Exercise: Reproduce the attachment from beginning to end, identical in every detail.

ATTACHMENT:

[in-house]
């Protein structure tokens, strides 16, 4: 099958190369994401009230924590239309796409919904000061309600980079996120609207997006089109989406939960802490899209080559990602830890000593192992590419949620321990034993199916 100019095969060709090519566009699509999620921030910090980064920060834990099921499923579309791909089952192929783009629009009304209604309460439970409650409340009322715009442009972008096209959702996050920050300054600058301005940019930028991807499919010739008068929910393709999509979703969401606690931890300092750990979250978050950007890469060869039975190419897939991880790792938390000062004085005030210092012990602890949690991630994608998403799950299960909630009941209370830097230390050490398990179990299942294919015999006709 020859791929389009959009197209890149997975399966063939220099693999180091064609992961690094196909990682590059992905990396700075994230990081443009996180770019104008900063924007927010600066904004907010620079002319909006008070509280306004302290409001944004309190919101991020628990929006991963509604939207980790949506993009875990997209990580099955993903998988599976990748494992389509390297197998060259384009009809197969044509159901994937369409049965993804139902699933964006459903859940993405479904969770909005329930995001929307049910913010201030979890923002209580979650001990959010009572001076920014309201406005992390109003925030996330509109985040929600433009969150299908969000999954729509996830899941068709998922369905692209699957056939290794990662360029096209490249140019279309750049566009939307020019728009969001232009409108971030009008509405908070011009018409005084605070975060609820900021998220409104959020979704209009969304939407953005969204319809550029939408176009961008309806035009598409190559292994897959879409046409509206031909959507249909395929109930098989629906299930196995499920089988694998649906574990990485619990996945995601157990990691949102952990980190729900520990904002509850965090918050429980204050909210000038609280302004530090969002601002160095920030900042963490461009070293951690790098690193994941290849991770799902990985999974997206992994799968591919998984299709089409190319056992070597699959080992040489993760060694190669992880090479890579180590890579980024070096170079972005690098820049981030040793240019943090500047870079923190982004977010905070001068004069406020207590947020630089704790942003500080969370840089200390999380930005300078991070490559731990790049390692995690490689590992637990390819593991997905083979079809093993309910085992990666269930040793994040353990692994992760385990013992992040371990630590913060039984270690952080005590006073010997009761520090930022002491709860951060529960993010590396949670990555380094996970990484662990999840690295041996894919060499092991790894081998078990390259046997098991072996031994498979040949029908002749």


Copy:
[in-house]
């Protein structure tokens, strides 16, 4: 099958190369994401009230924590239309796409919904000061309600980079996120609207997006089109989406939960802490899209080559990602830890000593192992590419949620321990034993199916 100019095969060709090519566009699509999620921030910090980064920060834990099921499923579309791909089952192929783009629009009304209604309460439970409650409340009322715009442009972008096209959702996050920050300054600058301005940019930028991807499919010739008068929910393709999509979703969401606690931890300092750990979250978050950007890469060869039975190419897939991880790792938390000062004085005030210092012990602890949690991630994608998403799950299960909630009941209370830097230390050490398990179990299942294919015999006709 020859791929389009959009197209890149997975399966063939220099693999180091064609992961690094196909990682590059992905990396700075994230990081443009996180770019104008900063924007927010600066904004907010620079002319909006008070509280306004302290409001944004309190919101991020628990929006991963509604939207980790949506993009875990997209990580099955993903998988599976990748494992389509390297197998060259384009009809197969044509159901994937369409049965993804139902699933964006459903859940993405479904969770909005329930995001929307049910913010201030979890923002209580979650001990959010009572001076920014309201406005992390109003925030996330509109985040929600433009969150299908969000999954729509996830899941068709998922369905692209699957056939290794990662360029096209490249140019279309750049566009939307020019728009969001232009409108971030009008509405908070011009018409005084605070975060609820900021998220409104959020979704209009969304939407953005969204319809550029939408176009961008309806035009598409190559292994897959879409046409509206031909959507249909395929109930098989629906299930196995499920089988694998649906574990990485619990996945995601157990990691949102952990980190729900520990904002509850965090918050429980204050909210000038609280302004530090969002601002160095920030900042963490461009070293951690790098690193994941290849991770799902990985999974997206992994799968591919998984299709089409190319056992070597699959080992040489993760060694190669992880090479890579180590890579980024070096170079972005690098820049981030040793240019943090500047870079923190982004977010905070001068004069406020207590947020630089704790942003500080969370840089200390999380930005300078991070490559731990790049390692995690490689590992637990390819593991997905083979079809093993309910085992990666269930040793994040353990692994992760385990013992992040371990630590913060039984270690952080005590006073010997009761520090930022002491709860951060529960993010590396949670990555380094996970990484662990999840690295041996894919060499092991790894081998078990390259046997098991072996031994498979040949029908002749």